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Marie Roggenkamp

The Nightingale phone helps connect patients with their nurses immediately, no matter where the nurse is in the hospital. Photo from Alexandra Zendrian

Huntington Hospital is breaking new ground in patient care with the Nightingale phone, a communication system that helps put patients in connection with nurses quicker than ever before.

The hospital has been piloting the new phone in the oncology wing of the hospital since 2015, and has seen a significant improvement in patient care and a decrease in wait time from when a patient calls for a nurse and when the nurse arrives to give treatment.

Patients are raving about the new invention.

Mary Ellen Cantone, a patient at the hospital, said the response to her call was immediate.

“I hit the button and someone was talking to me instantly,” she said in a statement. She said once at 2 a.m. she called for her nurse for ice chips, and the nurse came in right away with them.

“It has really improved nursing care and nursing work.” — Shanell Blanchard

“It’s a wonderful thing to use, it saves them time and they just know everything,” Cantone said. “They’re the best nurses here, and God picks the nurses for this floor, the oncology floor.”

The phone, created by Marie Roggenkamp, nurse manager at Huntington Hospital, has a red nurse button on the back that, when pressed directly, calls the device the patient’s nurse is wearing so that the patient can talk to his or her nurse immediately without the typical wait time.

Stephen Smith, manager of site communications at the hospital, worked with Roggenkamp to create the phone, which is an improvement from the call bell system hospitals use now.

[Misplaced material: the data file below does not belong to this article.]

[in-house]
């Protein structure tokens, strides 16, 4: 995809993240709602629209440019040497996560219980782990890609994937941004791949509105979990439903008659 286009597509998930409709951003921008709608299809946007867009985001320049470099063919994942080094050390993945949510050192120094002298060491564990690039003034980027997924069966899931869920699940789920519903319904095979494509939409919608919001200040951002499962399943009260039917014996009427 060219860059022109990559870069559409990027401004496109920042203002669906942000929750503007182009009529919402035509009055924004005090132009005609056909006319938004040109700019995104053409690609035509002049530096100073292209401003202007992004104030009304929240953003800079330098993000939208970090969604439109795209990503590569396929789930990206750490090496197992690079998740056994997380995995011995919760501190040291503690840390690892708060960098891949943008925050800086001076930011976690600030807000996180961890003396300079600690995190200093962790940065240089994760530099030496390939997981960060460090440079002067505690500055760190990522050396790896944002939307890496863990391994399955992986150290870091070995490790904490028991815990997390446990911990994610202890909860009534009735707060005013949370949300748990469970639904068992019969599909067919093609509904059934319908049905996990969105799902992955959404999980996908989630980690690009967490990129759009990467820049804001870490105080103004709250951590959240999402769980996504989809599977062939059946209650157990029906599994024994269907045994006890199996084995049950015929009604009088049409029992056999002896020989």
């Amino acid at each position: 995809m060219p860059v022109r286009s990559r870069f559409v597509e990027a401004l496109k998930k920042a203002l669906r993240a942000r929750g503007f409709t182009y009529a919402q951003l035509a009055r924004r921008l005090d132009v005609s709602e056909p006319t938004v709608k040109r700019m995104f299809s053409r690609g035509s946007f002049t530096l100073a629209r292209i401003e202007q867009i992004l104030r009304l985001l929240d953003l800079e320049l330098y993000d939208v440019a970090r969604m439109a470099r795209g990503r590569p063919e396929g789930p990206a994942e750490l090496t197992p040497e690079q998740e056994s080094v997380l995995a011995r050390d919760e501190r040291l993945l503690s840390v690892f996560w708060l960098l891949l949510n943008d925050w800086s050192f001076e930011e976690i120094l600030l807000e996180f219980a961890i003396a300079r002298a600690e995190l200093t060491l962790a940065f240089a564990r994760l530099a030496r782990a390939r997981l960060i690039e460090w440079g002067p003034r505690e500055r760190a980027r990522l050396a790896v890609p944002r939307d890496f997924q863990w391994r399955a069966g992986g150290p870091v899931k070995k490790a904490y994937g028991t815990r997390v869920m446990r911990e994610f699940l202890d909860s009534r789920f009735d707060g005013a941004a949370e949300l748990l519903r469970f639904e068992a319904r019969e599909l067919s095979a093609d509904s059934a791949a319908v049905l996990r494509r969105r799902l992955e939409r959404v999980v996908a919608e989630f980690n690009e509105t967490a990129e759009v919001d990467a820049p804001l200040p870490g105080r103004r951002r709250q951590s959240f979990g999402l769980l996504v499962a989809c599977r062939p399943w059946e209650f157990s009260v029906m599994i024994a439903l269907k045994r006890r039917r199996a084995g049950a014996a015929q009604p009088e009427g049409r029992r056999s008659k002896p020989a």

“The call bell system requires a nurse to be close enough to hear the call bell or see the light go off outside the patient’s room, and may take longer to get a response,” he said in a statement. “This allows the patient to connect with the nurse no matter where they are on the unit.”

Roggenkamp said she saw success in patient satisfaction scores in the oncology wing after the Nightingale was implemented back in July 2015. She said call bell responses could take anywhere from seven to eight minutes, but with the Nightingale, a nurse could be in the room with medication within two minutes.

One of the most important features of the Nightingale phone is the call forward feature.

A concern with having nurses wear a device that can immediately connect them with a patient is the opportunity for increased error if the nurse is already performing a procedure when a call comes from a new patient.

“In the event a nurse is hanging chemotherapy [drugs from an IV], she can have a call [from the Nightingale] forwarded to a nursing assistant,” Roggenkamp said. If the assistant is also busy, the call will then go to the nurse manager, and then the call desk.

This pilot program is also cost effective; to add a speed-dial button to the hospital phones only costs an extra 50 cents.

The nurse manager said Huntington Hospital hopes to have the Nightingale phone installed in every unit by the end of 2016.

Nurses at the hospital like the new system as much as management.

“It has really improved nursing care and nursing work,” nurse Shanell Blanchard said. “I know what they need before going in there. Before, a call bell could be going off in another room, but it might take me five minutes to answer it. I need to finish with the patient I am with, wash my hands, ask what they need and then go get it.”

Blanchard said patients have also enjoyed the fact they have more control in their care.

“It’s a great feeling of independence,” she said. “To know if I press that button I can get to my nurse directly.”